See: Illuminae by Jay Kristoff and Amie Kaufman, Fangirl by Rainbow Rowell, Roomies by Tara Altebrando and Sara Zarr

6) Coming-of-age YA is relatable

In my parents’ generation, it was normal to graduate college, get a job, get married, and stay in the same career for decades. Millennials are different. As they head into adulthood, they are still figuring out who they are, and what/who they want to be. The emotions and self-discoveries happening aren’t all that different than what teenagers go through. Reading about teenage characters trying to figure out their place in the world doesn’t feel all that foreign to many adults.

See: The Perks of Being a Wallflower by Stephen Chbosky, We Are Okay by Nina LaCour, Mosquitoland by David Arnold

7) YA stories are so good; they’re being made into movies and TV shows

More and more YA books are being adapted for the screen. I enjoy watching the adaptations, but always find that the books are way better.

See: The Hunger Games trilogy by Suzanne Collins, Everything, Everything by Nicola Yoon, The DUFF by Kody Keplinger

8) YA is shorter and cheaper than adult books

This means more time and money to read more books!

See: the entire YA section of your local bookstore. 🙂

For those of you who haven’t read a young adult book yet, I hope I’ve convinced you to add some to your TBR list!

To my fellow adult YA readers, are there any other reasons why you enjoy it?


G. Myrthil writes contemporary fiction for kids and teens. She has an MFA in Creative Writing from The New School, and is an active member of the Society of Children’s Books Writers and Illustrators (SCBWI). She lives in New England with her husband and daughter.

  • MK

    Great round-up! I can’t stand when people tell me I *should* be reading and writing adult fiction instead of YA. It’s not a matter of one being better than the other, and also, don’t tell me what to do 🙂

    I’d add that teenage-hood is just such a unique time in your life — in general, at no other time in life are you so uncomfortable, so afraid, so confused, and yet so hopeful. And that’s scientific! It has to do with the hardwiring in our brains. For me, it’s just the most interesting time of life to set a story. Maybe someday I’ll experiment with writing adult, but that day is not today.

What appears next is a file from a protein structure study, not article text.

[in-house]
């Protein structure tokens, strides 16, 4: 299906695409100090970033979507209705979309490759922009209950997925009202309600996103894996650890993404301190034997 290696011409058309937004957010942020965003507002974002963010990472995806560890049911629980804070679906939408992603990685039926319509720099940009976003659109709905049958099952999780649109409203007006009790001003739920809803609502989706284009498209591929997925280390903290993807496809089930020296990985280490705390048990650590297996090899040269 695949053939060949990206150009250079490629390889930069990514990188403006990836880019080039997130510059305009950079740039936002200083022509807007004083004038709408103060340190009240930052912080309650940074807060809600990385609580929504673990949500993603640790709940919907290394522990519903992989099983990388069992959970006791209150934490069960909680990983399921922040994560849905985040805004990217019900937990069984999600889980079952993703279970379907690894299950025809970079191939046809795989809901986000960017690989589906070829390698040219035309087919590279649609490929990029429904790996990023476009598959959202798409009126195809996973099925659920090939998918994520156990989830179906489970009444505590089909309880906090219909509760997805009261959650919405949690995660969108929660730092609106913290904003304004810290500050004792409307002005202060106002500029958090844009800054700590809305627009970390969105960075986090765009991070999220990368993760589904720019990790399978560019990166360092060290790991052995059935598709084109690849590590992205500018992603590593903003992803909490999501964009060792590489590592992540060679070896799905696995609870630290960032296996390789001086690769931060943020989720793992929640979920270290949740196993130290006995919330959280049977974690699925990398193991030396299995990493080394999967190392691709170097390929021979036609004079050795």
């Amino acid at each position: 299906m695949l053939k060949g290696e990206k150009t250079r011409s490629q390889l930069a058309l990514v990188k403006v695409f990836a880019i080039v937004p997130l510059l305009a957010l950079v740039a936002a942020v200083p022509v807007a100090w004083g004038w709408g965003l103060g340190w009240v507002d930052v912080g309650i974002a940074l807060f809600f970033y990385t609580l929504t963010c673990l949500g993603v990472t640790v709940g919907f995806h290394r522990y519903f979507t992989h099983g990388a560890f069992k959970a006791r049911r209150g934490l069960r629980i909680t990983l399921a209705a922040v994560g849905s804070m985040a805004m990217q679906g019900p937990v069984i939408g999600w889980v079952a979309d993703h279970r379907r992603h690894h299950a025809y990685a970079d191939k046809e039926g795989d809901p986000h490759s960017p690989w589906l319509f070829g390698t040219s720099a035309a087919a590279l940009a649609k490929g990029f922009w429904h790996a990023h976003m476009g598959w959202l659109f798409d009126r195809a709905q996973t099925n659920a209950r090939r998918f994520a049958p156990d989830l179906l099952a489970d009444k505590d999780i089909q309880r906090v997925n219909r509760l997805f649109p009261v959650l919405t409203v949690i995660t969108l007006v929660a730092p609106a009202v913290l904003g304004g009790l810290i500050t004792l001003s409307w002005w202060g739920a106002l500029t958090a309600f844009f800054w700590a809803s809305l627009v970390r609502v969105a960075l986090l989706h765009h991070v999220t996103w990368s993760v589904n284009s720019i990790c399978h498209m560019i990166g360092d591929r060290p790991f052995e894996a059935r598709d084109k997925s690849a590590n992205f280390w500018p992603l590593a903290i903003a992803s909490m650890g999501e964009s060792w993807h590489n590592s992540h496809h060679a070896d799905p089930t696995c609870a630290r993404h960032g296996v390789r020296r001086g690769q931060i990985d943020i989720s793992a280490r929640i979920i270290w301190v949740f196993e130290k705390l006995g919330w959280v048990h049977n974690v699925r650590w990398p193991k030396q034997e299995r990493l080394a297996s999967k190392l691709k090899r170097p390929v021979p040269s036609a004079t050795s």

• I’m glad you liked it – thanks so much!

      I agree that it’s the most interesting time of life. I’m also not in a rush to write for the adult audience. Actually, I recently switched from writing young adult to writing middle-grade. I’m really happy with writing for these age groups. There’s so much to explore. 🙂

      • Beth Schmelzer

        The Sun is Also a Star by Nicole Yoon; OCDaniel by Wesley King (winner of 2016-17 Edgar award!) and Operation Oleander by Valerie Patterson are some great YA books I enjoyed this year, although I am writing MG mystery currently. Beth Schmelzer, fellow SCBWI member from Mid-Atlantic area

        • I haven’t read these yet, but I will check them out! I’ve been meaning to read The Sun is Also a Star since I loved her first book, Everything, Everything. Thanks for sharing. Good luck with your MG mystery!

  • Furious Strong

    Great article. I’d like to add my own reasons:

    One, I often find it easier to empathize with younger POVs than POVs from characters my own age. Two, I feel like YA has a lack of cynicism and pretension compared to a lot of adult fiction – there’s just a freshness to it that I like. I can read cynical and dark material in moderation, but I stay away from works that come off as both cynical and pretentious. Reading even little excerpts of Jonathan Franzen puts a bad taste in my mouth – I have enough cynicism and bitterness of my own without immersing myself in someone else’s negativity!

    • I love your reasons, and I totally agree! Thanks for sharing. 🙂

  • mbeezy

    I love YA books. I like to read them in between the adult books that are sometimes really heavy. I like new stuff like The Hate U Give but I also like to go back to childhood favorites.